Life is not merely being alive, but being well.
Marcus Valerius Martialis
In our fast-paced world, healthy living can feel elusive. Most of us are juggling responsibilities between our professional, family, and personal lives, and health often falls below the rest of our priorities. And, when we do try to focus on wellness, there are so many pieces of conflicting advice available today that knowing where to start seems overwhelming.
Luckily, we’re here to help you sort through the noise to share healthy living tips that actually make a difference. These strategies can help you to not only get your health on track if it needs some adjustments, but also prevent long-term illness and optimize health at every age.
5 Strategies for Healthy Living
Backed by our team of clinical experts, here are some impactful strategies you can use to lead a healthy day, every day.
Choose Whole Food Sources When Possible
Whole foods consist of real, single ingredients. These are the types of foods humans have been eating since we’ve come into existence. They include produce such as fruits and vegetables, as well as nuts, meat, and poultry.
In the 20th century, we saw an emergence of processed foods, and Western diets have since consisted predominantly of ready-to-eat meals that boast convenience. Yet, this convenience comes at the risk of compromising your health. Multi-ingredient foods are typically processed and may contain additives like excess sugar and salt, among other potentially harmful ingredients. Here are a few other points in favor of whole foods:
- Eating whole foods provides the body with essential nutrients and fiber. They’re also better for your gut microbiome, contain powerful antioxidants to help you fight disease, and can help you control your blood sugar and triglycerides. 
- Whole foods are also more convenient to fit into any diet. Whether you’re following a paleo, Mediterranean, or keto eating style, you won’t have to worry about confusing nutrition labels or whether ingredients are allowed in your diet, since most whole foods don’t even have a label.
There are few, if any, conditions in which a multi-ingredient food is better than a real, single-ingredient food. As often as you can, choose whole foods instead of processed alternatives.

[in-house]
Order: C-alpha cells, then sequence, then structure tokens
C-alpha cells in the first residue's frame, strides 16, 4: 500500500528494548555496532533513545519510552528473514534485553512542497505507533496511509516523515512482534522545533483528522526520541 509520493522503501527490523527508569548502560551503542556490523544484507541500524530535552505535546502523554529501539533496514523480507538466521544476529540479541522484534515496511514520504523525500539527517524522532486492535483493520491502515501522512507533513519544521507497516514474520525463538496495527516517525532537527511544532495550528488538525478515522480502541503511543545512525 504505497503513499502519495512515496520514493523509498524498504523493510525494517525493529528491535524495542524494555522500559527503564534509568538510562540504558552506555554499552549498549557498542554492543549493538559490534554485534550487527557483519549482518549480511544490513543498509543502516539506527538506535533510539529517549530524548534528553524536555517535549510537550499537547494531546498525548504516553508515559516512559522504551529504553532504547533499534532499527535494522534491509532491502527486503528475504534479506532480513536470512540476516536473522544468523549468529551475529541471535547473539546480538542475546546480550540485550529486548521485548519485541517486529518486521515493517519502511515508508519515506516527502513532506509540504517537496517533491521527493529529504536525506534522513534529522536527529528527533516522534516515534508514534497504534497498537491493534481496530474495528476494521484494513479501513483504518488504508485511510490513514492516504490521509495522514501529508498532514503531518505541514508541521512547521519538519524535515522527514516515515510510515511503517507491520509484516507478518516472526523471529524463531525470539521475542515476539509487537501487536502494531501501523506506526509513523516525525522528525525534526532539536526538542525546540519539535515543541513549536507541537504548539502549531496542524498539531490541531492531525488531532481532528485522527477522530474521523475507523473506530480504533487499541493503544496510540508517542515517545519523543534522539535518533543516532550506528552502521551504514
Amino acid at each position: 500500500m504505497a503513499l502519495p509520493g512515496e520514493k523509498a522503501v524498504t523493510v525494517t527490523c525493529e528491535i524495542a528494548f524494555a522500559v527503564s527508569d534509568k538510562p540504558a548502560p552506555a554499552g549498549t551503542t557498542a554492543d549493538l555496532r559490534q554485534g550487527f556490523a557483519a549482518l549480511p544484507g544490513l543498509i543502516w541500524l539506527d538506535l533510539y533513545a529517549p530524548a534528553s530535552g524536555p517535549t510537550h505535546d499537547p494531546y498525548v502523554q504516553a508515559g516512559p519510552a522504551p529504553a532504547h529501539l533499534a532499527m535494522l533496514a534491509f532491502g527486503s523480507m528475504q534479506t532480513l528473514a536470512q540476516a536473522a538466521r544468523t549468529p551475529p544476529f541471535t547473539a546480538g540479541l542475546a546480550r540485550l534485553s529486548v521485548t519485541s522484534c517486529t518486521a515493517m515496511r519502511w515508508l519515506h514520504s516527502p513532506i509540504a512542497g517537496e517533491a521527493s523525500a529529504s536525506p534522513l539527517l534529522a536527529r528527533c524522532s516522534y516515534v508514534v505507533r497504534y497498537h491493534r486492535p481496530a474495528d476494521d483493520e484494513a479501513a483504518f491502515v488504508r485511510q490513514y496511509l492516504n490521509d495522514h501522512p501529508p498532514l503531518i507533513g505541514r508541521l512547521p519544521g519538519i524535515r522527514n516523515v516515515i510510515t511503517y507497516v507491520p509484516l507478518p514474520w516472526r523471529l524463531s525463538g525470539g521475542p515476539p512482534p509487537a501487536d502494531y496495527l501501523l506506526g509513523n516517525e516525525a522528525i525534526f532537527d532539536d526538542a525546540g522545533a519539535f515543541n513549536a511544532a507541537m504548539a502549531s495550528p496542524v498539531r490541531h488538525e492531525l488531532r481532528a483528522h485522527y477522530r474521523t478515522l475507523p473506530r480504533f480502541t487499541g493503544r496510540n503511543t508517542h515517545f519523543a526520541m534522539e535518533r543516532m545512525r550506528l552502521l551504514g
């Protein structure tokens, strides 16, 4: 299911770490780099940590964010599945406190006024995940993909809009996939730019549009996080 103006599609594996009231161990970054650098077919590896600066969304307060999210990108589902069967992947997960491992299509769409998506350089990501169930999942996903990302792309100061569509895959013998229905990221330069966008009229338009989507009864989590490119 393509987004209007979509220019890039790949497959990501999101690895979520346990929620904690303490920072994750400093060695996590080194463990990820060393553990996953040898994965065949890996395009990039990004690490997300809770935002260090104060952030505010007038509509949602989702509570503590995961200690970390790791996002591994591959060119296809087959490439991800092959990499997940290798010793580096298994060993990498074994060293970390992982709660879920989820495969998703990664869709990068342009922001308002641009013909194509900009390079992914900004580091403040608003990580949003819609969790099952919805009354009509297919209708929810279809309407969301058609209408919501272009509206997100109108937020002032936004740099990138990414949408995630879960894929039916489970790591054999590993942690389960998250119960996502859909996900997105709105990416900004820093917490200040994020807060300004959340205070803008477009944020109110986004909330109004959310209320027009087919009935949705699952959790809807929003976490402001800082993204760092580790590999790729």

Of course, the quantity of foods you eat matters, too. For example, while foods like nuts, oils, and other healthy fats help to balance a well-rounded diet, they’re especially high in calories and should therefore be limited to their recommended serving size.
Unfortunately, this is where healthy eating can become a bit tricky. Calories taken in versus those used will always determine whether a person loses, maintains, or gains weight. Yet, this can vary by factors that affect metabolism, such as age and hormone levels, along with activity levels. While exact numbers differ for every individual, however, the concept of portion control applies no matter what.
Food logging is a great way to track your portion sizes, and there are many apps and journals which make this practice simple and convenient. Yet, you must first start with a foundational knowledge of portion sizes.
To control your calorie intake, having at least a general awareness of portions will be extremely helpful. For whole foods, simply perform a quick web search of recommended portions if you’re unsure.
For example, while it might make sense to eat a whole apple or orange, determining how much chicken to eat might be a bit more challenging. In general, 5 to 6½ ounces of protein foods are recommended per day, but you may need to adjust based on your current weight, activity levels, and overall goals. 
When we think about healthy living, food and exercise tend to get all the attention. Yet, fluid intake is an important aspect of maximizing nutrition because:
Ideally, you should try to consume at least half of your body weight in fluid ounces every day. For instance, a person weighing 130 pounds would aim to take in 65 ounces of water each day. If you work out, you’ll also need to take in additional fluid before, during, and after your exercise. 
Practice Good Sleep Hygiene
Sleep is another frequently overlooked aspect of healthy living. While it doesn’t include to the food we eat, it does play an important role in how our bodies use nutrients.